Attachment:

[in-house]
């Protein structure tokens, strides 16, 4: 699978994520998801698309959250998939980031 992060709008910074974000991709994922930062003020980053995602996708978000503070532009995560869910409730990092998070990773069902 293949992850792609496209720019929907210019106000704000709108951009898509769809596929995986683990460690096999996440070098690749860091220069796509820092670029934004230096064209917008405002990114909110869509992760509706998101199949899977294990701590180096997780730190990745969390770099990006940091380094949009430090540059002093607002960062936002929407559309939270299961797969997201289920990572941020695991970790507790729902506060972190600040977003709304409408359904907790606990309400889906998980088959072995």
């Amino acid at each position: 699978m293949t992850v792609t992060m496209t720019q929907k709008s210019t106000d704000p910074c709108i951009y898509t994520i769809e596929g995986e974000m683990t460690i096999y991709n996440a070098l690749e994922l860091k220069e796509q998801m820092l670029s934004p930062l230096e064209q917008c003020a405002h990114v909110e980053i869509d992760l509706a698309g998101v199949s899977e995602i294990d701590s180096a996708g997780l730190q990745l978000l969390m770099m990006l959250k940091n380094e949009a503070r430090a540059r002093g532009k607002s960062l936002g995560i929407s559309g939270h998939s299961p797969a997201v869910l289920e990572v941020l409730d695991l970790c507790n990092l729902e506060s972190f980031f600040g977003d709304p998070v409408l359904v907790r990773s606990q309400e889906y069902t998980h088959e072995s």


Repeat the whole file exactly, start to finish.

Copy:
[in-house]
């Protein structure tokens, strides 16, 4: 699978994520998801698309959250998939980031 992060709008910074974000991709994922930062003020980053995602996708978000503070532009995560869910409730990092998070990773069902 293949992850792609496209720019929907210019106000704000709108951009898509769809596929995986683990460690096999996440070098690749860091220069796509820092670029934004230096064209917008405002990114909110869509992760509706998101199949899977294990701590180096997780730190990745969390770099990006940091380094949009430090540059002093607002960062936002929407559309939270299961797969997201289920990572941020695991970790507790729902506060972190600040977003709304409408359904907790606990309400889906998980088959072995």
């Amino acid at each position: 699978m293949t992850v792609t992060m496209t720019q929907k709008s210019t106000d704000p910074c709108i951009y898509t994520i769809e596929g995986e974000m683990t460690i096999y991709n996440a070098l690749e994922l860091k220069e796509q998801m820092l670029s934004p930062l230096e064209q917008c003020a405002h990114v909110e980053i869509d992760l509706a698309g998101v199949s899977e995602i294990d701590s180096a996708g997780l730190q990745l978000l969390m770099m990006l959250k940091n380094e949009a503070r430090a540059r002093g532009k607002s960062l936002g995560i929407s559309g939270h998939s299961p797969a997201v869910l289920e990572v941020l409730d695991l970790c507790n990092l729902e506060s972190f980031f600040g977003d709304p998070v409408l359904v907790r990773s606990q309400e889906y069902t998980h088959e072995s």